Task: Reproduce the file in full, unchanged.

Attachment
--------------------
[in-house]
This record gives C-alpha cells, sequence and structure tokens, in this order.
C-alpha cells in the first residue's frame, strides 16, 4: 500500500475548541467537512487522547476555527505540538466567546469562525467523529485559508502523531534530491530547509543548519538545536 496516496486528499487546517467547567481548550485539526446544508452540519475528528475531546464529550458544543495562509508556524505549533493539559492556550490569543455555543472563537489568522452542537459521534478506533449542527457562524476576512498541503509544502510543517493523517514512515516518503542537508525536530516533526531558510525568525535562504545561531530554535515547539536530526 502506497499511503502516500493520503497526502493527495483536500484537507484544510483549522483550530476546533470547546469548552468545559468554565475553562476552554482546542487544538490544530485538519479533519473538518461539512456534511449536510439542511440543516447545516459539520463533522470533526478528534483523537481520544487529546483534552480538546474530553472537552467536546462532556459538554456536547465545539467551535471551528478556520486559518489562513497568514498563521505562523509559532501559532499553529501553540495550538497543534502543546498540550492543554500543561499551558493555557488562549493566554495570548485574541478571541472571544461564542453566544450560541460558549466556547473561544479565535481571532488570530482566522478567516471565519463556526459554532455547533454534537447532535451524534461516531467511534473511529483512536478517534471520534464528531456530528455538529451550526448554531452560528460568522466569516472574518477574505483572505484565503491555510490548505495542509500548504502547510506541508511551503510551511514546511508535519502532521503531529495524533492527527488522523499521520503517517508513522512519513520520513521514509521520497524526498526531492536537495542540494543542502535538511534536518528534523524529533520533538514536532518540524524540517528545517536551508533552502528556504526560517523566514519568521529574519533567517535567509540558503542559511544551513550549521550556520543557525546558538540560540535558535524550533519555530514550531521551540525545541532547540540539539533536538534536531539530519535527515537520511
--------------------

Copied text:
[in-house]
This record gives C-alpha cells, sequence and structure tokens, in this order.
C-alpha cells in the first residue's frame, strides 16, 4: 500500500475548541467537512487522547476555527505540538466567546469562525467523529485559508502523531534530491530547509543548519538545536 496516496486528499487546517467547567481548550485539526446544508452540519475528528475531546464529550458544543495562509508556524505549533493539559492556550490569543455555543472563537489568522452542537459521534478506533449542527457562524476576512498541503509544502510543517493523517514512515516518503542537508525536530516533526531558510525568525535562504545561531530554535515547539536530526 502506497499511503502516500493520503497526502493527495483536500484537507484544510483549522483550530476546533470547546469548552468545559468554565475553562476552554482546542487544538490544530485538519479533519473538518461539512456534511449536510439542511440543516447545516459539520463533522470533526478528534483523537481520544487529546483534552480538546474530553472537552467536546462532556459538554456536547465545539467551535471551528478556520486559518489562513497568514498563521505562523509559532501559532499553529501553540495550538497543534502543546498540550492543554500543561499551558493555557488562549493566554495570548485574541478571541472571544461564542453566544450560541460558549466556547473561544479565535481571532488570530482566522478567516471565519463556526459554532455547533454534537447532535451524534461516531467511534473511529483512536478517534471520534464528531456530528455538529451550526448554531452560528460568522466569516472574518477574505483572505484565503491555510490548505495542509500548504502547510506541508511551503510551511514546511508535519502532521503531529495524533492527527488522523499521520503517517508513522512519513520520513521514509521520497524526498526531492536537495542540494543542502535538511534536518528534523524529533520533538514536532518540524524540517528545517536551508533552502528556504526560517523566514519568521529574519533567517535567509540558503542559511544551513550549521550556520543557525546558538540560540535558535524550533519555530514550531521551540525545541532547540540539539533536538534536531539530519535527515537520511